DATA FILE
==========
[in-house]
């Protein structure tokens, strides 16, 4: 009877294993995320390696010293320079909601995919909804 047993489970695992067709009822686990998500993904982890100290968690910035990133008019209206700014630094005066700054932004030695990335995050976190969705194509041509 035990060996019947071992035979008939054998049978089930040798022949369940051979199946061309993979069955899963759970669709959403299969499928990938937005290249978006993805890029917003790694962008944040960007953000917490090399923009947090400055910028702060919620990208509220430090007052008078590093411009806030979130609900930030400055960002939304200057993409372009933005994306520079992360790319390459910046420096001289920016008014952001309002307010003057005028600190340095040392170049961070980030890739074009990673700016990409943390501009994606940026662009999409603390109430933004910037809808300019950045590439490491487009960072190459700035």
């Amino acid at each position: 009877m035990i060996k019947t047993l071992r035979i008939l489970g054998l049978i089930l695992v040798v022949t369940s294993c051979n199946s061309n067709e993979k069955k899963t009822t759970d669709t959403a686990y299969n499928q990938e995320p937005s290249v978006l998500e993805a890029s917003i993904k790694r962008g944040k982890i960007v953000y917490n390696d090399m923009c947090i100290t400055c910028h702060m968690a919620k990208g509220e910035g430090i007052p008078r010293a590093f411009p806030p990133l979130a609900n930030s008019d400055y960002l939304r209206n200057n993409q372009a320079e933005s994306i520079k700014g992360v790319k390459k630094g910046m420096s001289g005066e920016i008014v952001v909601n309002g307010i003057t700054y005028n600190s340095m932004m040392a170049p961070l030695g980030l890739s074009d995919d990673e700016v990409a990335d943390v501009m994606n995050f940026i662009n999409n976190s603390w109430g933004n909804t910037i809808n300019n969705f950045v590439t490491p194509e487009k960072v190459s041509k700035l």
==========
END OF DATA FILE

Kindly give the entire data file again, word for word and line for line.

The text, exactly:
[in-house]
């Protein structure tokens, strides 16, 4: 009877294993995320390696010293320079909601995919909804 047993489970695992067709009822686990998500993904982890100290968690910035990133008019209206700014630094005066700054932004030695990335995050976190969705194509041509 035990060996019947071992035979008939054998049978089930040798022949369940051979199946061309993979069955899963759970669709959403299969499928990938937005290249978006993805890029917003790694962008944040960007953000917490090399923009947090400055910028702060919620990208509220430090007052008078590093411009806030979130609900930030400055960002939304200057993409372009933005994306520079992360790319390459910046420096001289920016008014952001309002307010003057005028600190340095040392170049961070980030890739074009990673700016990409943390501009994606940026662009999409603390109430933004910037809808300019950045590439490491487009960072190459700035």
């Amino acid at each position: 009877m035990i060996k019947t047993l071992r035979i008939l489970g054998l049978i089930l695992v040798v022949t369940s294993c051979n199946s061309n067709e993979k069955k899963t009822t759970d669709t959403a686990y299969n499928q990938e995320p937005s290249v978006l998500e993805a890029s917003i993904k790694r962008g944040k982890i960007v953000y917490n390696d090399m923009c947090i100290t400055c910028h702060m968690a919620k990208g509220e910035g430090i007052p008078r010293a590093f411009p806030p990133l979130a609900n930030s008019d400055y960002l939304r209206n200057n993409q372009a320079e933005s994306i520079k700014g992360v790319k390459k630094g910046m420096s001289g005066e920016i008014v952001v909601n309002g307010i003057t700054y005028n600190s340095m932004m040392a170049p961070l030695g980030l890739s074009d995919d990673e700016v990409a990335d943390v501009m994606n995050f940026i662009n999409n976190s603390w109430g933004n909804t910037i809808n300019n969705f950045v590439t490491p194509e487009k960072v190459s041509k700035l």